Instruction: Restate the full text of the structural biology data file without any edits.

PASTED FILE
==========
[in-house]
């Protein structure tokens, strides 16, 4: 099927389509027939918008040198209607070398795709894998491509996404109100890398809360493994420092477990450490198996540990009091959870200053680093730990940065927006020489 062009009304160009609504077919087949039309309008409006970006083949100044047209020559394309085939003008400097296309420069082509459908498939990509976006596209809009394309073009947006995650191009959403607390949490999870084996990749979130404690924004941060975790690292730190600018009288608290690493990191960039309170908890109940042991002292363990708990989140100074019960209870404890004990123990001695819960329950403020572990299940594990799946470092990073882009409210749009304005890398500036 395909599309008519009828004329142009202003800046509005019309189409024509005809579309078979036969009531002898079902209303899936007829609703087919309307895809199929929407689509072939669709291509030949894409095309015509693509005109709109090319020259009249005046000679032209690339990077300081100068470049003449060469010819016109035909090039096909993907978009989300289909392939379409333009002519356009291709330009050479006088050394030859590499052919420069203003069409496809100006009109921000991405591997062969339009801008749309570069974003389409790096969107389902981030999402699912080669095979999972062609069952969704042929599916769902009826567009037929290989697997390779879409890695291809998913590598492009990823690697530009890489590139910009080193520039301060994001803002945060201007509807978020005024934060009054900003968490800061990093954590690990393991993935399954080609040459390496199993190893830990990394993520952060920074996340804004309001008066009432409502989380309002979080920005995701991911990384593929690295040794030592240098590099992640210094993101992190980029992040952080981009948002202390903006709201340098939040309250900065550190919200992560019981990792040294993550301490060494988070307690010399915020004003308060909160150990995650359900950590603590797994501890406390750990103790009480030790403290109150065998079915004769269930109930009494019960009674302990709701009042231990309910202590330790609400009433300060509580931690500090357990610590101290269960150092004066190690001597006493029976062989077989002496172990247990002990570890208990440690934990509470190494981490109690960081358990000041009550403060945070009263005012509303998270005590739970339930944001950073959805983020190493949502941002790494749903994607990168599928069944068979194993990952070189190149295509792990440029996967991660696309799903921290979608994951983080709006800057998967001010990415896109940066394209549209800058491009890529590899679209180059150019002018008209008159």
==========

[in-house]
């Protein structure tokens, strides 16, 4: 099927389509027939918008040198209607070398795709894998491509996404109100890398809360493994420092477990450490198996540990009091959870200053680093730990940065927006020489 062009009304160009609504077919087949039309309008409006970006083949100044047209020559394309085939003008400097296309420069082509459908498939990509976006596209809009394309073009947006995650191009959403607390949490999870084996990749979130404690924004941060975790690292730190600018009288608290690493990191960039309170908890109940042991002292363990708990989140100074019960209870404890004990123990001695819960329950403020572990299940594990799946470092990073882009409210749009304005890398500036 395909599309008519009828004329142009202003800046509005019309189409024509005809579309078979036969009531002898079902209303899936007829609703087919309307895809199929929407689509072939669709291509030949894409095309015509693509005109709109090319020259009249005046000679032209690339990077300081100068470049003449060469010819016109035909090039096909993907978009989300289909392939379409333009002519356009291709330009050479006088050394030859590499052919420069203003069409496809100006009109921000991405591997062969339009801008749309570069974003389409790096969107389902981030999402699912080669095979999972062609069952969704042929599916769902009826567009037929290989697997390779879409890695291809998913590598492009990823690697530009890489590139910009080193520039301060994001803002945060201007509807978020005024934060009054900003968490800061990093954590690990393991993935399954080609040459390496199993190893830990990394993520952060920074996340804004309001008066009432409502989380309002979080920005995701991911990384593929690295040794030592240098590099992640210094993101992190980029992040952080981009948002202390903006709201340098939040309250900065550190919200992560019981990792040294993550301490060494988070307690010399915020004003308060909160150990995650359900950590603590797994501890406390750990103790009480030790403290109150065998079915004769269930109930009494019960009674302990709701009042231990309910202590330790609400009433300060509580931690500090357990610590101290269960150092004066190690001597006493029976062989077989002496172990247990002990570890208990440690934990509470190494981490109690960081358990000041009550403060945070009263005012509303998270005590739970339930944001950073959805983020190493949502941002790494749903994607990168599928069944068979194993990952070189190149295509792990440029996967991660696309799903921290979608994951983080709006800057998967001010990415896109940066394209549209800058491009890529590899679209180059150019002018008209008159």